Commuters using Kenilworth railway station are “disgusted” with the state of the station and said there seems to be very little concern from the authorities about the appearance of the station.
Illegal graffiti art, obscene messages written on the subway walls leading to the platform, homeless people sleeping in and around the station or railway lines and also the amount of litter scattered across the station were some of the key concerns raised by commuters.
Aslam Jacobs from Mowbray travels through the station daily and has been doing so for years, but said he felt the station was becoming worse and that “very little” was being done to address the problems.
Mr Jacobs was most disturbed by a message left on one of the walls, which has Arabic writing, with an English message below, which states: “Allah who?”.
“It is clear that a certain group of people have targeted this space, showing no respect as metres away from where our creator’s name is written out so beautifully with a not so beautiful post below are swear words and very ugly gangster signs,” he said.
Mr Jacobs said what surprised him is to see the message on the wall being there for so long, questioning who was supposed to maintain the area leading to the platform and why the obscene posts were not removed.
“There are many kinds of people passing through here every day, including youngsters and these posts clearly offend people.
“So why are they not being removed? Does Metrorail feel that this is the kind of messages we should be teaching our children?” Mr Jacobs asked.
Esther Williams agrees, calling the illegal graffiti art and posts “vulgar” and “distasteful” and said she was “disgusted” that Metrorail had not removed any of the illegal drawings.
Ms Williams said Kenilworth station was always in a dirty state and even though she is aware of people cleaning the station, she believes it’s not done on a regular basis.
“In the morning, when I’m on my way to work, the station will be cleaned but when I return, it’s a mess. On my way the next day, that same mess would be blowing around and it will be there for a few days,” she said.
Ms Williams said it was also disheartening to witness the number of homeless people using the railway lines or the subways of the station as shelter.
She said while commuters were also responsible for the rubbish found at the station, the homeless also contributed to the litter problem and the station’s overall grimy state, with the boxes they sleep on, old blankets and clothing, and rubbish that was removed from the dirt bins.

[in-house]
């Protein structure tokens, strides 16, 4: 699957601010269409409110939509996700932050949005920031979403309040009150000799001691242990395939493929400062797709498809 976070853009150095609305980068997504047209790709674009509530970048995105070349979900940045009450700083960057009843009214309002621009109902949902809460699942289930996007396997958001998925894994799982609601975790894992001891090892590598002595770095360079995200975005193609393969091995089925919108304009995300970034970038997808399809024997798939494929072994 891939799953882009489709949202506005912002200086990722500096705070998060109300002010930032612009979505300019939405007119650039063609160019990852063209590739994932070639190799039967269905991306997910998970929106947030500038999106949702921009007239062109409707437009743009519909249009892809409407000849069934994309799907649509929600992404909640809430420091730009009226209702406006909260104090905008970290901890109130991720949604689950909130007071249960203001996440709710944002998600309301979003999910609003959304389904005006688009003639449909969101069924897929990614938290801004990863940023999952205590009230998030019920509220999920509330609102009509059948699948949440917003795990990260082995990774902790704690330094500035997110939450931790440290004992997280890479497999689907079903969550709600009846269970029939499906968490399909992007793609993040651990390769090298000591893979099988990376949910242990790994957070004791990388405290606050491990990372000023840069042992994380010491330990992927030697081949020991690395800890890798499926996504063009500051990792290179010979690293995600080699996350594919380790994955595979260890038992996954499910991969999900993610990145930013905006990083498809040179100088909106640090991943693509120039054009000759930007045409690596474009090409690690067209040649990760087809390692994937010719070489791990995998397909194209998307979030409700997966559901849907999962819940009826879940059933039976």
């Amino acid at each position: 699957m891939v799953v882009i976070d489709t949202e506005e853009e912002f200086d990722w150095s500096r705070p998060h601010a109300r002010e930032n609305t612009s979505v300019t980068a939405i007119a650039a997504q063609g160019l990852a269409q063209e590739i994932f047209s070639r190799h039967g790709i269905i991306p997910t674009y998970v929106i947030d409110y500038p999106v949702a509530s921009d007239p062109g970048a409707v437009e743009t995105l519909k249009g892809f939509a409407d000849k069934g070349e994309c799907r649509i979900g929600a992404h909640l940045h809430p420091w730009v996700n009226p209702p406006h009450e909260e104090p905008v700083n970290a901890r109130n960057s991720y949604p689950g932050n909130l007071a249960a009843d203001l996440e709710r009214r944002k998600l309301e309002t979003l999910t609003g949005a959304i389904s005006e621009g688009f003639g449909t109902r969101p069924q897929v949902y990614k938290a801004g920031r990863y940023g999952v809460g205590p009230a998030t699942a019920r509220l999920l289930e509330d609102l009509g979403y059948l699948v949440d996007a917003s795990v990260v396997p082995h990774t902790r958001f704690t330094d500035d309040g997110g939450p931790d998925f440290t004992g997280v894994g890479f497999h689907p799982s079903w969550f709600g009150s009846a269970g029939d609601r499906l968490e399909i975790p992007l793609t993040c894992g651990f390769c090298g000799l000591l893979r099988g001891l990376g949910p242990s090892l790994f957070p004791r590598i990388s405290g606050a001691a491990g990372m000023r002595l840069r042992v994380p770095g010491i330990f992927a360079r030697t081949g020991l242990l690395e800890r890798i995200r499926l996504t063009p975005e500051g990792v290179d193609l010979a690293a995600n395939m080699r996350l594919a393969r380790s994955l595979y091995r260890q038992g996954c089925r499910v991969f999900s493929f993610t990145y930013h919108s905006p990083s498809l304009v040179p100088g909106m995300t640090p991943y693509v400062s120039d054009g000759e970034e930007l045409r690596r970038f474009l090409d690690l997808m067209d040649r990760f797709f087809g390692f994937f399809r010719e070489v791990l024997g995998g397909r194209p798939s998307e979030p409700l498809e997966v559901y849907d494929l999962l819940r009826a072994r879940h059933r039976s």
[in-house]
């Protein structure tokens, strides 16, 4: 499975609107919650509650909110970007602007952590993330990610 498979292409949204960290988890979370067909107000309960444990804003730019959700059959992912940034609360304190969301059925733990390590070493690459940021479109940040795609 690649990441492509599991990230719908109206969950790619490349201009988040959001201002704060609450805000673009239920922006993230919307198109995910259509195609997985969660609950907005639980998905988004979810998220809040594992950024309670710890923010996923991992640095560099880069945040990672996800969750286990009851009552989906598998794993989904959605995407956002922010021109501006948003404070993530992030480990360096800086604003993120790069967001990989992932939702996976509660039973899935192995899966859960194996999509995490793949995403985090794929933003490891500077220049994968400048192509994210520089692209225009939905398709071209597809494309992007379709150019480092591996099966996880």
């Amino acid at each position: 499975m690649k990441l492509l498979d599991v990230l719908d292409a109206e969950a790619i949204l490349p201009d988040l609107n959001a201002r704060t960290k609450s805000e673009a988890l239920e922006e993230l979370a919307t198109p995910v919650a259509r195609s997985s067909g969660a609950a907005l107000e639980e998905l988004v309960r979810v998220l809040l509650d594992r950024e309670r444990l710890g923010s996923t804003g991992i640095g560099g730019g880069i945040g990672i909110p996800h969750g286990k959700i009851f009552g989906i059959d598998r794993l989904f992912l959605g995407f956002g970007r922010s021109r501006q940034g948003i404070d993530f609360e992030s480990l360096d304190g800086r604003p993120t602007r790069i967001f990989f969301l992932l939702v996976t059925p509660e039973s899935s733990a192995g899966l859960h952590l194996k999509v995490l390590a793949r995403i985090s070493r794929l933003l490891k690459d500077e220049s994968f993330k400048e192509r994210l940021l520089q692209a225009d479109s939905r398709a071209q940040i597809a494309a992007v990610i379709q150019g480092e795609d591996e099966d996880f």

Ward councillor Ian Iversen, who is aware of the illegal graffiti, said: “The management of the railway area is certainly not easy to understand from a resident’s point of view. I think that I am correct in stating that Metrorail is responsible for 100 metres either side of Kenilworth station in both directions. Then the Passenger Rail Agency of South Africa (PRASA) takes over responsibility for the track along side the railway line. And no, the public stand little chance of knowing that and who should be contacted.”
He added that Kenilworth station had a station master, cleansing crew and security in place, but he felt that the problem was that none of them was proactive.
“If a squatter moves on to their property they, in the past, have done nothing. No call to me or the local civic association. People defecate in the grounds just off the pathway, but no effort is made to clean up the mess.”
He said he was even promised by a Metrorail employee that they would get a professional graffiti artist to paint an educational message about water saving over the illegal artwork, but confirmed that “nothing happened”.
“The current graffiti and obscene messages must have been on the subway for ages and surely they must have been aware of the situation, but did nothing at all.
“By doing nothing, the railways send out a message that it is okay to deface the subway,” Mr Iversen said.
“Management really needs to take control of the situation and put the station master to terms as the station should serve the public and be presentable. The resources are available and just need to be used.”
However, provincial spokesperson for Metrorail, Riana Scott, said Metrorail had not received any complaints about the state of Kenilworth station.
She added that the removal of graffiti from trains and working stations was “an acknowledged problem”, especially in the southern area. “Every effort is made to remove offensive graffiti reported within 48 hours, especially if the train, and/or coach number and/or station is supplied.
“Cleaners inspect trains daily.
“We have explored several options to discourage graffiti. At the moment a chemical engineering company is trying to perfect a chemical to remove graffiti effectively from the trains and stations,” Ms Scott explained.
She added that graffiti on trains was removed during deep cleaning or general maintenance overhauls and with limited funding, the needs are many and priorities vie for the most urgent attention.
“It must be seen within the context of Prasa being partially state-subsidised and as a fully state-owned entity, we do not have discretionary powers to spend funds at will. We are obliged to comply with Treasury regulations and follow due supply chain processes.
“We continue to raise awareness to assist police in catching the culprits,” Ms Scott said.